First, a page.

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How to troubleshoot a slow computer network?

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Your network is slow. What do you do to make it faster?
The answer is not simple and the reason for your slow network could be a lot of things. You have to take a step by step approach and isolate the bottleneck. Once you isolate the point of failure it is easier to find the problem.

Many times a packet sniffer will help you find the problem faster. A good free packet sniffer is Wireshark. Another packet sniffer is Microsoft Network Monitor.

Here is a list of Windows-based network tools that can help you troubleshoot almost any problem in a Computer Network:
Ping – a network utility to test if a computer is up and reachable or not. Ping uses the ICMP protocol to send echo requests.
Nmap – a port scanner. You need a port scanner to enumerate open ports and live IP addresses.
Tracert – a utility that traces the path of a network packet enumerating all of the routers that it passes through.
Wireshark – a packet sniffer.
Netstat – a utility that enumerates all the open ports on the local computer.
Ipconfig – a utility to list or modify the properties of a network adapter.
Netsh – a powerful Windows utility to modify various network properties. It is a scripting utility that basically controls every aspect of the Network on a Windows computer.
One of the cool usages of the netsh is to reset the TCP/IP stack to the defaults without the need to uninstall and reinstall the TCP/IP protocol as we needed with the older OSs.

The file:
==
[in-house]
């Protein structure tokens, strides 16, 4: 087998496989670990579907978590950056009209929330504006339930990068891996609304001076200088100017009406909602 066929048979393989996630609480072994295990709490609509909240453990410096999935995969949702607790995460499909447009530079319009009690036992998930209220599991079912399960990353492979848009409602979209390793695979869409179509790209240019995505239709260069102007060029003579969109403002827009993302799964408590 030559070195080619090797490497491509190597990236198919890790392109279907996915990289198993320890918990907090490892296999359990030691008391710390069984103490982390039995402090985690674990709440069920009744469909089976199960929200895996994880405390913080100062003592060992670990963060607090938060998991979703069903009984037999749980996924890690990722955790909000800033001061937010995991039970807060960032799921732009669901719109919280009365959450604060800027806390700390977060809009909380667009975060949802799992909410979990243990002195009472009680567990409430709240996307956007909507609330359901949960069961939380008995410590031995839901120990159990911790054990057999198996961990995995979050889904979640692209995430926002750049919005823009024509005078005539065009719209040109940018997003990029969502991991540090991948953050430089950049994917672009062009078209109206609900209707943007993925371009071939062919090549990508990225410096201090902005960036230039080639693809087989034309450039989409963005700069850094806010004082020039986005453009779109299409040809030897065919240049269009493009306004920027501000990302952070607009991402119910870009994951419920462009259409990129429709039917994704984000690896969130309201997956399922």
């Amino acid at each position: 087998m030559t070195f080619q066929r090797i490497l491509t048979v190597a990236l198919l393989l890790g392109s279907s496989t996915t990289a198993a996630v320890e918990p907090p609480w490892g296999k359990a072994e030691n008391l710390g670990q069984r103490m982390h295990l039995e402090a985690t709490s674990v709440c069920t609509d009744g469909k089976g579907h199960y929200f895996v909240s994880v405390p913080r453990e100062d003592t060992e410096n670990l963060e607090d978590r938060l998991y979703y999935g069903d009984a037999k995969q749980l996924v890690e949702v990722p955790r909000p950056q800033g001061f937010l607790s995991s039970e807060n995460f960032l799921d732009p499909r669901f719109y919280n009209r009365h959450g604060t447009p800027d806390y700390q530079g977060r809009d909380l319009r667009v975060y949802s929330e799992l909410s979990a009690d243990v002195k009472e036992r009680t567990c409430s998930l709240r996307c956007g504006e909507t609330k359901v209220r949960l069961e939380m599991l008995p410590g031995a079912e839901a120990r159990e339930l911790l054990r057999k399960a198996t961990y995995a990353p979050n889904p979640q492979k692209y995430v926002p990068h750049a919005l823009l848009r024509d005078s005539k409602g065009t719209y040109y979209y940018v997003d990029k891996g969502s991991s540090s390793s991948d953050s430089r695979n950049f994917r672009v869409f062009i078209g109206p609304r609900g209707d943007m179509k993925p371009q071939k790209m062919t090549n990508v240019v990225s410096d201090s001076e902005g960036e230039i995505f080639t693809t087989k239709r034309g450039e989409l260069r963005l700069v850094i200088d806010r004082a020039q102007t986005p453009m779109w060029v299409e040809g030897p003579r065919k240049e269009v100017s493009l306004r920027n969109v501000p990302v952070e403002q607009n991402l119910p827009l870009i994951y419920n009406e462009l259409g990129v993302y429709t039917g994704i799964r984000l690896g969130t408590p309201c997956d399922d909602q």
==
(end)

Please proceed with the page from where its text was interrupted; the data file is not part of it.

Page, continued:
Route – enables the view and manipulation of routing.
Nslookup – a name resolution utility. Very useful to check DNS servers and validity of name records.
Arp – a utility that allows you to get information about MAC address to IP address resolution.
Getmac – Provides the MAC address and lists associated network protocols for all network cards for a local or remote computer.
Getname – displays the computer name.
PathPing – Combines the functions of Traceroute and Ping, very powerful tool.
Net services commands – Performs a broad range of network tasks such as Network mapping, authentication, controls services, etc…

If you are not sure how to use these tools read the Help or from the command line, (all of these are command line tools), issue the command with the help option, for instance: “pathping /?”. This will give you a list of other valid options.  

This article is part of a five posts series regarding Network Troubleshooting.

  1. How to troubleshoot a slow computer network?
  2. Troubleshoot a Slow Network – The entire Network is Slow
  3. Troubleshoot a Slow Network – Slow Server
  4. Troubleshoot a Slow Computer Network – Only One Computer on the Network is Slow
  5. Troubleshoot a Slow Computer Network – Your Computer is Slow and Not the Network

Troubleshoot a Slow Computer Network – Your Computer is Slow and Not the Network

Slow Data Transfer is not Always caused by the Network

Slow data transfers are sometimes caused by a slow computer. Determine if the computer is the reason by comparing the transfer speed with a different computer connected on the same switch port. If the speed is the same, the problem is your network. If you get faster data transfers with a different computer then the problem is the computer.

A computer could be slow because of various reasons:

A bad network card. Troubleshoot: Swap the network card and test the data transfers afterwards.
The computer is outdated and it runs software that needs more resources. Troubleshoot: change the computer.
Slow hard-drive. The hard-drive will always be the computer’s bottle neck. It is the slowest part of a desktop computer. Old hard-disks are very often seen in new computers. Hard-disk fragmentation is a frequent reason for slow computers. Troubleshoot: Defragment often your hard-drive and reserve a 25% free space on the drive.
The computer might be infected with a virus or a Trojan. Troubleshoot: scan the computer for viruses. On a Windows machine run the command “netstat -a -b” to see what ports are being used and which program is using them. Use a network sniffer and monitor the network activity on the specific computer.